If you had asked me a week ago what my most anticipated game of E3 was, I would have replied “Harvest Moon” without skipping a beat. Harvest Moon: The Lost Valley is the newest Natsume made Harvest Moon game to enter the fray and I’m absolutely loving everything they’re showing about it.
Harvest Moon: The Lost Valley has been called both a return to roots and an innovator for the series. The farming is like nothing you’ve ever done in a Harvest Moon game. In fact, the field looks more akin to something like Minecraft. But before you pass judgment, hear me out. It works. Players are able to interact with their fields though a specific mode that highlights the 8 squares surrounding the player. The lower screen displays options on how to interact with the terrain, which include options to excavate rock, raise or lower the dirt level, and till the earth.
I love the direction they’ve taken with this, but I worry about the time consumingness of it all. While they’ve taken out and simplified other time consuming aspects of the game, which I will get into in a moment, moving around and editing the terrain one tile at a time took just as long as it sounds like it would. I’m holding out with hope that we’ll see upgraded tools in the future that will make this process go by faster.
Speaking of tools, the days of having to cycle through tools to complete a task are long behind us. Simply walking up to a tree will give you the option to chop it down. Facing a rock will automatically prompt you to swing at it with your hammer. While the Natsume rep I spoke with was unsure if this feature would make it into the final game, inventory space is currently unlimited. The development team wants to bring the focus away from the more tedious tasks found in past games and focus more on the game itself.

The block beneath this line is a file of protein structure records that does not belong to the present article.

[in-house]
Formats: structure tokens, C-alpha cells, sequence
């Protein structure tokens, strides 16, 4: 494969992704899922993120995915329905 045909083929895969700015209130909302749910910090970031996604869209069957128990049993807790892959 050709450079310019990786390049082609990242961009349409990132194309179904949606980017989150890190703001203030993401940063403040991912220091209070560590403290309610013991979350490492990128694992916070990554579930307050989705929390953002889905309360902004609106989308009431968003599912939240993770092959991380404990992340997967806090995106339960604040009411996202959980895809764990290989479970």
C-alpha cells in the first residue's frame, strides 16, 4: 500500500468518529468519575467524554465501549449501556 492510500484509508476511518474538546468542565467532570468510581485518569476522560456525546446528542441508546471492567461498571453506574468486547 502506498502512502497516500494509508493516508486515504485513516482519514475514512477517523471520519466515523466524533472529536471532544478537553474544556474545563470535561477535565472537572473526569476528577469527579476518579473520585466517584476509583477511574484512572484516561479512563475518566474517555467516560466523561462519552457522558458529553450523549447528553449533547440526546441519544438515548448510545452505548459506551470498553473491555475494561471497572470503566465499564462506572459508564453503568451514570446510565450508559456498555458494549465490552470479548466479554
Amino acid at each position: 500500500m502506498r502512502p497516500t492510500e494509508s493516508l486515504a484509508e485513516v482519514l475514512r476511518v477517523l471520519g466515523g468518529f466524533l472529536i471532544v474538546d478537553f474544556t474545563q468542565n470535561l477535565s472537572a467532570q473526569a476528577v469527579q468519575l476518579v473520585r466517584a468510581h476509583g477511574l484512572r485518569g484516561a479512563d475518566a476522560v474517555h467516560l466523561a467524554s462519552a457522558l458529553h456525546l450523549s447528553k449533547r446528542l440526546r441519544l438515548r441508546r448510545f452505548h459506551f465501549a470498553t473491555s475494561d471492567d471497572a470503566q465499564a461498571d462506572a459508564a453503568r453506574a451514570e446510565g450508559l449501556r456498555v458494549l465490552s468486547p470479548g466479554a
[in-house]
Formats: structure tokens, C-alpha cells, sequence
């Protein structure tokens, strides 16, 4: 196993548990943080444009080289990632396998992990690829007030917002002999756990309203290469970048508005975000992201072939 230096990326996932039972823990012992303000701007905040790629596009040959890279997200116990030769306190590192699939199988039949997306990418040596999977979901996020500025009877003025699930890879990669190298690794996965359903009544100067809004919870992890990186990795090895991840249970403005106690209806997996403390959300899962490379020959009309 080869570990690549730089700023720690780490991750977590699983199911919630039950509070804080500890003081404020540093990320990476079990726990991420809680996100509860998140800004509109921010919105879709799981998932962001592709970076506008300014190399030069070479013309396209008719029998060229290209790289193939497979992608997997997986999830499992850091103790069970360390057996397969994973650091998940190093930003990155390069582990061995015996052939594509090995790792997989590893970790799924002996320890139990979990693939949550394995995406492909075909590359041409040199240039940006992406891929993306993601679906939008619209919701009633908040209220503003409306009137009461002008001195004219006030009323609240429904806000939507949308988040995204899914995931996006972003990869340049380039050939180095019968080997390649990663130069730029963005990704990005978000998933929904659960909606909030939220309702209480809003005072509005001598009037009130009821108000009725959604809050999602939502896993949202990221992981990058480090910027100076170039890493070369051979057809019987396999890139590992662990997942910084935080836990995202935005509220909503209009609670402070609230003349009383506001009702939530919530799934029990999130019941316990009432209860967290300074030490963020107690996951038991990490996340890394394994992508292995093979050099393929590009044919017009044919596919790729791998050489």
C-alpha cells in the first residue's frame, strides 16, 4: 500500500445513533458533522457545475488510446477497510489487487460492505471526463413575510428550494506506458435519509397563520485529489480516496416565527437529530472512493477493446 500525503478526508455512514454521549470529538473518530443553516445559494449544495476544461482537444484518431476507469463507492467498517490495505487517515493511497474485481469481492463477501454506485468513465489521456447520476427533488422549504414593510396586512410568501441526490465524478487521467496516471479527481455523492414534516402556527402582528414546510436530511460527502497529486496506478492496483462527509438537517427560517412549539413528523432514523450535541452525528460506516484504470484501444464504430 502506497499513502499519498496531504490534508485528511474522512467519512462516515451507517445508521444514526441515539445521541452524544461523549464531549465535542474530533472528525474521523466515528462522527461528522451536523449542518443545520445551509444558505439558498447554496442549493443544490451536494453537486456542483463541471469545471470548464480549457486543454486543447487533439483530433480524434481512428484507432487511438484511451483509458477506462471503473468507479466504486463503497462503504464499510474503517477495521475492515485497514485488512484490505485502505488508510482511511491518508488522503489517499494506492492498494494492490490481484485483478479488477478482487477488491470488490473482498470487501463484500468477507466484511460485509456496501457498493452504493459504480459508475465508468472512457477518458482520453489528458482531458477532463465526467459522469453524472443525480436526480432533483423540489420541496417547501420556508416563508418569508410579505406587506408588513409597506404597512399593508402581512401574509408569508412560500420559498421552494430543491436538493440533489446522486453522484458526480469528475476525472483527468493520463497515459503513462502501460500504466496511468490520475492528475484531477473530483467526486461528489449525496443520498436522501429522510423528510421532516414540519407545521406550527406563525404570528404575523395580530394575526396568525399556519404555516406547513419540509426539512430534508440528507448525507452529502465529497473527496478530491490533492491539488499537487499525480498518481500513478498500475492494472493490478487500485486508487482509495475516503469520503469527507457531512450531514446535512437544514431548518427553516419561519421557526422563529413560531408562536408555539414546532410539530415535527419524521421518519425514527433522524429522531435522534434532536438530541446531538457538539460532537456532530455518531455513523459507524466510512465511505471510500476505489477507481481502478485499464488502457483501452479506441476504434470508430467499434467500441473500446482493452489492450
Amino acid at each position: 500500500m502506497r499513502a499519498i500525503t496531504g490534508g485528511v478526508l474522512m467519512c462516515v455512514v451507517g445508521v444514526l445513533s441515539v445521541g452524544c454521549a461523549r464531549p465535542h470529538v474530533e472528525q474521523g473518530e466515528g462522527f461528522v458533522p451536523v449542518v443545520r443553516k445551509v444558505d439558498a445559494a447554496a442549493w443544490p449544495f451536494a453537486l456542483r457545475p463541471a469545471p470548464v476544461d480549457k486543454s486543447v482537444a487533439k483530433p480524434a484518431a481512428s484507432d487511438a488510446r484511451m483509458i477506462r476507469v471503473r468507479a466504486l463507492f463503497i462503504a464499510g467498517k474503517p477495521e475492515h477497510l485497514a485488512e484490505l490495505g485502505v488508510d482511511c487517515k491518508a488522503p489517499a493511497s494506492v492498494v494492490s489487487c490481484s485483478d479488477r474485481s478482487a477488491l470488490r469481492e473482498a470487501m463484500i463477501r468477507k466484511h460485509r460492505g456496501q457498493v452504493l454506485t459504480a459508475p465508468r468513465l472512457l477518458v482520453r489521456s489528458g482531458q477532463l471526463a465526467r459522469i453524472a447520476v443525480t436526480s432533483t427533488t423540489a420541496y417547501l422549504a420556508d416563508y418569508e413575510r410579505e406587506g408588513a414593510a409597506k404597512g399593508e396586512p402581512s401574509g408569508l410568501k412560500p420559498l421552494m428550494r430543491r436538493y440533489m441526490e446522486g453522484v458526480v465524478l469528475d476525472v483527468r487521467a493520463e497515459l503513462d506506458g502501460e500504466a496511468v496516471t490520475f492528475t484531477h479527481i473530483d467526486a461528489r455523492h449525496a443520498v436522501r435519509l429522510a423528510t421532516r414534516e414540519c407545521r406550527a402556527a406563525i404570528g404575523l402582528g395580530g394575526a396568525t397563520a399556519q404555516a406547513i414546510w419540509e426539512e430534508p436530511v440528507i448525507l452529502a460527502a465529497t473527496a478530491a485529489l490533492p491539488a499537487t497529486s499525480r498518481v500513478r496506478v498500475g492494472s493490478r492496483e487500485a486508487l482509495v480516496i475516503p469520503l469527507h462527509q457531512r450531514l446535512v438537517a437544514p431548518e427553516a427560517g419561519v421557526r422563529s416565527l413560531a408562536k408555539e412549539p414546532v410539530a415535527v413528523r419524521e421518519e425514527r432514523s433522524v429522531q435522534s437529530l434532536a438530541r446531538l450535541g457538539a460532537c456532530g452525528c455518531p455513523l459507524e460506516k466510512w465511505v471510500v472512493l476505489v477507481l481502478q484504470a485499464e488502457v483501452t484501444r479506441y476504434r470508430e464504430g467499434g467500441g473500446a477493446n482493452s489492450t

Another welcome change is the ability to have full control over the layout of your field. By using a tool, players are able to pick up and place buildings anywhere on their plot of land, just as long as the land has been flattened and cleared of trees. Is your well too far from your crop field? Move it. The options to build structures on your property also extend out into adding bridges to the land.
The library of possible farm crops has been expanded like crazy. Along with this, cooking has been completely redesigned and now dish quality will scale with your food prep experience. Farming too has been streamlined. While the only animals confirmed at the moment are the usual suspects of cows, sheep, a horse, and chickens, taking care of those animals is now easier and less reliant on your ability to remember which livestock you’ve already cared for in a day. Animals will now show mood bubbles above their heads, illustrating what they need to make it through the day. In a move I’m overly excited for, feeding animals has also been simplified to simply walking up to the food trough and interacting with it. No more counting fodder stacks and running between the dispenser and the trough.
The demo I was able to play focused largely on the many new farm-centric features we’ll be seeing in Harvest Moon: The Lost Valley. The new ways in which you can interact with the land and the animals living on it had me walking away from the booth grinning like an idiot. I’m looking forward to hearing more about how the game seeks to return to its Harvest Moon 64 roots as we get closer to its release date.